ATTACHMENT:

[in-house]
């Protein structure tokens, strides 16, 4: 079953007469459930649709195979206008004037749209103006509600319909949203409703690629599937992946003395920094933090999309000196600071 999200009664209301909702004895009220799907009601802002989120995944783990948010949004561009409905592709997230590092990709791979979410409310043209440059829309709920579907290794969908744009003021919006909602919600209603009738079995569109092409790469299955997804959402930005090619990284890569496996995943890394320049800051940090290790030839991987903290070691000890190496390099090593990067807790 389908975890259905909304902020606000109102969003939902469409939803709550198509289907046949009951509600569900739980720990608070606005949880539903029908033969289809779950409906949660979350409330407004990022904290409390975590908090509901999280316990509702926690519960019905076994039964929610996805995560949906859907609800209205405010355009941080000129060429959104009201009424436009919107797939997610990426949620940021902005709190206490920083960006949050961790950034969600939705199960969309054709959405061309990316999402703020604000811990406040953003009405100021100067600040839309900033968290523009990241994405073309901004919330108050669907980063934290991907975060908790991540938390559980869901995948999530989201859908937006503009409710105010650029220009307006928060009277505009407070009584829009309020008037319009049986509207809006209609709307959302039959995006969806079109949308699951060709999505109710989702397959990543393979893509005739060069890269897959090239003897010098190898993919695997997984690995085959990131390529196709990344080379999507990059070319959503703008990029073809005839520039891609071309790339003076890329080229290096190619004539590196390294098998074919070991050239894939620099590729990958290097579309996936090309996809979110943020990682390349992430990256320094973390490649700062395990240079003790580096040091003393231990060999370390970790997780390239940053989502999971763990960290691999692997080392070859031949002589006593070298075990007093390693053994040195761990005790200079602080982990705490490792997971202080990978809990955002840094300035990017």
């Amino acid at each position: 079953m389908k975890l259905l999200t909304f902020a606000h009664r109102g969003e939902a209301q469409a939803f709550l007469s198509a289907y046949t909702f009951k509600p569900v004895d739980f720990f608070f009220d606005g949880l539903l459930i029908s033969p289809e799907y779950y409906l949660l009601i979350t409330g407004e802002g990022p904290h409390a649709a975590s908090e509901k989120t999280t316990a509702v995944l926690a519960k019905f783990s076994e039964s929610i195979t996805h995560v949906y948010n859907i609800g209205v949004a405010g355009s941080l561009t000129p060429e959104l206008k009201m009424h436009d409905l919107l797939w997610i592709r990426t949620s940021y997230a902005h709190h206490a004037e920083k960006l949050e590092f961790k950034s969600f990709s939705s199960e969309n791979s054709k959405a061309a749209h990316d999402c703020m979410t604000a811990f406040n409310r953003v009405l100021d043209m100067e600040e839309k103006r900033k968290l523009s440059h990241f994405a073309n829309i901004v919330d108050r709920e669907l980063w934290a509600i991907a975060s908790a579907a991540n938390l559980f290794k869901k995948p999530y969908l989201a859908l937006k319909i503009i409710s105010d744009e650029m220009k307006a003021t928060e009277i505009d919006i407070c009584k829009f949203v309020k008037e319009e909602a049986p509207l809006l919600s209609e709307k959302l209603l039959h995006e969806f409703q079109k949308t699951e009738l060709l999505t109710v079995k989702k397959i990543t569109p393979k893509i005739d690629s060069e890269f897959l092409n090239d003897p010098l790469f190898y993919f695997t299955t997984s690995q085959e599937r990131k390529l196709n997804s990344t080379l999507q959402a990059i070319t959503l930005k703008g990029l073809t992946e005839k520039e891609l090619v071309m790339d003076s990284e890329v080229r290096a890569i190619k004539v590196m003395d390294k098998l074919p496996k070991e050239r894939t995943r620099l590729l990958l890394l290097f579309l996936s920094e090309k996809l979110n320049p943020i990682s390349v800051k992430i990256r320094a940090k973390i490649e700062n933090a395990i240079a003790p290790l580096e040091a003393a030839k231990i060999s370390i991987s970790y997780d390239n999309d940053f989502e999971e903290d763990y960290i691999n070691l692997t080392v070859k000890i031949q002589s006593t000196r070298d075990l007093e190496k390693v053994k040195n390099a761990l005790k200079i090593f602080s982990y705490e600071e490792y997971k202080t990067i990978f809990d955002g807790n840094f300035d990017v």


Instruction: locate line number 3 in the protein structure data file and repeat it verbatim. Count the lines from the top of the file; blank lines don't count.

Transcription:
């Amino acid at each position: 079953m389908k975890l259905l999200t909304f902020a606000h009664r109102g969003e939902a209301q469409a939803f709550l007469s198509a289907y046949t909702f009951k509600p569900v004895d739980f720990f608070f009220d606005g949880l539903l459930i029908s033969p289809e799907y779950y409906l949660l009601i979350t409330g407004e802002g990022p904290h409390a649709a975590s908090e509901k989120t999280t316990a509702v995944l926690a519960k019905f783990s076994e039964s929610i195979t996805h995560v949906y948010n859907i609800g209205v949004a405010g355009s941080l561009t000129p060429e959104l206008k009201m009424h436009d409905l919107l797939w997610i592709r990426t949620s940021y997230a902005h709190h206490a004037e920083k960006l949050e590092f961790k950034s969600f990709s939705s199960e969309n791979s054709k959405a061309a749209h990316d999402c703020m979410t604000a811990f406040n409310r953003v009405l100021d043209m100067e600040e839309k103006r900033k968290l523009s440059h990241f994405a073309n829309i901004v919330d108050r709920e669907l980063w934290a509600i991907a975060s908790a579907a991540n938390l559980f290794k869901k995948p999530y969908l989201a859908l937006k319909i503009i409710s105010d744009e650029m220009k307006a003021t928060e009277i505009d919006i407070c009584k829009f949203v309020k008037e319009e909602a049986p509207l809006l919600s209609e709307k959302l209603l039959h995006e969806f409703q079109k949308t699951e009738l060709l999505t109710v079995k989702k397959i990543t569109p393979k893509i005739d690629s060069e890269f897959l092409n090239d003897p010098l790469f190898y993919f695997t299955t997984s690995q085959e599937r990131k390529l196709n997804s990344t080379l999507q959402a990059i070319t959503l930005k703008g990029l073809t992946e005839k520039e891609l090619v071309m790339d003076s990284e890329v080229r290096a890569i190619k004539v590196m003395d390294k098998l074919p496996k070991e050239r894939t995943r620099l590729l990958l890394l290097f579309l996936s920094e090309k996809l979110n320049p943020i990682s390349v800051k992430i990256r320094a940090k973390i490649e700062n933090a395990i240079a003790p290790l580096e040091a003393a030839k231990i060999s370390i991987s970790y997780d390239n999309d940053f989502e999971e903290d763990y960290i691999n070691l692997t080392v070859k000890i031949q002589s006593t000196r070298d075990l007093e190496k390693v053994k040195n390099a761990l005790k200079i090593f602080s982990y705490e600071e490792y997971k202080t990067i990978f809990d955002g807790n840094f300035d990017v």